1942 WAC detachment brings the island
its first women soldiers.
1966 U.S. Army leaves Governors Island.
Island converted to a U.S. Coast Guard base, becoming
the largest in the world.
1966-1996 Island’s piers house
six vessels—Coast Guard cutters, tenders and tugs—for
law enforcement, buoy care and ice breaking.
1976 Governors Island hosts 20,000
residents and visitors on Independence Day for fireworks
and a parade of tall ships for America’s Bicentennial.
1988 Diplomatic meetings between Ronald
Reagan and Soviet leader Mikhail Gorbachev held at the
1996 Coast Guard leaves Governors Island.
2001 The 22-acre Governors Island National
Monument is established
by presidential proclamation to preserve Fort Jay and
2002 President George W. Bush, Governor
George Pataki and Mayor Michael Bloomberg announce that
the federal government will sell the island back to
the people of New York for one dollar.
2003 After 200 years, Governors Island
is returned to the people of New York City and State
through the Governors Island Preservation and Education
Corporation. The Governors Island National Monument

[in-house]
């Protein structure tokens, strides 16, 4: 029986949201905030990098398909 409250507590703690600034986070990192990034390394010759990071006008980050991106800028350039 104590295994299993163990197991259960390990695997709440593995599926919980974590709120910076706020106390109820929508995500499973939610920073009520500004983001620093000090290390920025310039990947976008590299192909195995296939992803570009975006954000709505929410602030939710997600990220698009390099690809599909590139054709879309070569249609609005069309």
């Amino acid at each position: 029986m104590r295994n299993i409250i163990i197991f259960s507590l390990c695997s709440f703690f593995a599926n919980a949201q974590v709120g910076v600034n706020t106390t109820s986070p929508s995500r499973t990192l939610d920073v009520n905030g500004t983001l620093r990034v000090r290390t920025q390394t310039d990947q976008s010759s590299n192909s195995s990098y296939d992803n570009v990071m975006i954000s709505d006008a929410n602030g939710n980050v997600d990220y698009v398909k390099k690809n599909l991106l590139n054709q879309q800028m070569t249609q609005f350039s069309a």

transferred to the National Park Service.
ALLISON SMITH, a Brooklyn-based artist, is interested
in the notion of “authentic reproductions”
– a common if oxymoronic phrase describing
contemporary objects or tableaux that conjure historical
aesthetics and episodes. In her sculptures and mixed-media
installations, Smith investigates the ways in which
a simple prop, bridging past and present, can come
to signify more than its appearance suggests. She
creates colonial handcrafts, Civil War memorabilia,
and 19th-century weapons, often arranged to transform
the exhibition space into that of a historic home
or period room.
For the past ten years, Smith has conducted an investigation
of the cultural phenomenon of Civil War reenactment,
or Living History, founded on the belief that historical
events gain meaning and relevance when performed
live in an open-air, interactive setting. Smith
has appropriated the reenactor’s aesthetic
palette to produce sculptural installations that
examine the role craft plays in the construction
of national identity. Over the summer of 2004, Smith